I wouldn't count on the optical sensors seeing any type of wires.
 
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Bah see what happens when I can't sleep and post some half read **** at 4 in the morning.. Lol sorry guys.. .
 
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I launched from atop a ridge and flew over the valley, I'm not sure but I may have been 1800 feet from the ground when I was over the valley in this video.

 
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I launched from atop a ridge and flew over the valley, I'm not sure but I may have been 1800 feet from the ground when I was over the valley in this video.

You should always try to stay within 400ft horizontally from land when flying off high cliffs like that. So essentially, you're still within 400' from land. If you wander more than 400' away from land or structure in any direction, and you're more than 400' AGL vertically, then you are asking for trouble.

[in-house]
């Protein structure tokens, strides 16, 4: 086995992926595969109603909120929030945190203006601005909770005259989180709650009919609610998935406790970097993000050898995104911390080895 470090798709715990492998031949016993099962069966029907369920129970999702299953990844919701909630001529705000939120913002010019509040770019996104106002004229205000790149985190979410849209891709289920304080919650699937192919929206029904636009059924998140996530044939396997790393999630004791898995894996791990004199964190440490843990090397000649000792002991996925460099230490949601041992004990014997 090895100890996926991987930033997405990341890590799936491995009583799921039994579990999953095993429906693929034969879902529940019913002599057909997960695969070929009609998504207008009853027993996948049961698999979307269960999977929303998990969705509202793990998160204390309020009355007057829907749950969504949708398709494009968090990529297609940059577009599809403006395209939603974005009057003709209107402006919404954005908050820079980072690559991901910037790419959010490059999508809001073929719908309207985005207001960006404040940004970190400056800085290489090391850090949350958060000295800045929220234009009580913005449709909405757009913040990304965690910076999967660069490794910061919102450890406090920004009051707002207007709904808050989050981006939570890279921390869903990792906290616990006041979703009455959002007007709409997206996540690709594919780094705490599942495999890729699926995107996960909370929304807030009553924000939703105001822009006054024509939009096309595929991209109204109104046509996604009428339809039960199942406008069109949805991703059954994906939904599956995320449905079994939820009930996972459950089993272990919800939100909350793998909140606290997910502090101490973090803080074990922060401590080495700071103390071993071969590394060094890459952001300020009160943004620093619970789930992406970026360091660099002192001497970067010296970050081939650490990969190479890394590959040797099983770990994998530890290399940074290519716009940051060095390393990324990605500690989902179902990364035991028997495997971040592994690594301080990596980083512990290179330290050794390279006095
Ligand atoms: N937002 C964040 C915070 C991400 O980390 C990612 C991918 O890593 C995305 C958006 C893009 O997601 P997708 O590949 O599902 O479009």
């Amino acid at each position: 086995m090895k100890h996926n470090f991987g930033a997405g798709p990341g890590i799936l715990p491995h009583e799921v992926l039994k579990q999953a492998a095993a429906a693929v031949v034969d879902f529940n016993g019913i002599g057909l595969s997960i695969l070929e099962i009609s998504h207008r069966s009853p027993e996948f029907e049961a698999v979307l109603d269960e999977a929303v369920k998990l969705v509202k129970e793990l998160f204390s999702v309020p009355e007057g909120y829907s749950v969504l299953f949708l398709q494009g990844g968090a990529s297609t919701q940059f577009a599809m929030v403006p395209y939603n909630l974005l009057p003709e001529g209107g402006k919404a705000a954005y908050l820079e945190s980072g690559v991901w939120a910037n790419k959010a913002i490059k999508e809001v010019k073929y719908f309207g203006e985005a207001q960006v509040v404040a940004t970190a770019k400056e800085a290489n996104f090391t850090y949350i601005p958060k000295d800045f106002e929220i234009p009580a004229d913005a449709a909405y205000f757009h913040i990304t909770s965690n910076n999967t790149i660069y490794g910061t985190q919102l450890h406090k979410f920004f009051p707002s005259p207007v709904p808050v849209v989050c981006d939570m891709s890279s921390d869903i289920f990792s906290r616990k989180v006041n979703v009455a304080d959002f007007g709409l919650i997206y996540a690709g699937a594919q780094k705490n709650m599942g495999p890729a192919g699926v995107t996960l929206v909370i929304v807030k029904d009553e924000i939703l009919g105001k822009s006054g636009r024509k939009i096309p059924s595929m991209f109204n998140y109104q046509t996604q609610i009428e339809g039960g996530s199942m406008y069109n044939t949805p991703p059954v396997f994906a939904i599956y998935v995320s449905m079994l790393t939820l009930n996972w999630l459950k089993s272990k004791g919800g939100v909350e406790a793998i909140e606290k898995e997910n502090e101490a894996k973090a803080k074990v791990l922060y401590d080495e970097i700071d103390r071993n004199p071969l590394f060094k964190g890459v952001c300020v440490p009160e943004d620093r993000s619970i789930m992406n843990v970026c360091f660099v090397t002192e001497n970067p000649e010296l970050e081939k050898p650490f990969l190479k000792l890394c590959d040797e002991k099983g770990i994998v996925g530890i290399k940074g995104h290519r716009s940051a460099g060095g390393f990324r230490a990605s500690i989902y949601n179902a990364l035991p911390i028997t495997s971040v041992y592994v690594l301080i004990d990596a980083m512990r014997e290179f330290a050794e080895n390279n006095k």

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You should always try to stay within 400ft horizontally from land when flying off high cliffs like that. So essentially, you're still within 400' from land. If you wander more than 400' away from land or structure in any direction, and you're more than 400' AGL vertically, then you are asking for trouble.
Thanks for the feedback. Am I breaking any regulations by flying over the valleys like that? Is the regulation specifically 400 feet above land, structures, or is it 400 feet above my controller?
 

msinger

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Is the regulation specifically 400 feet above land, structures, or is it 400 feet above my controller?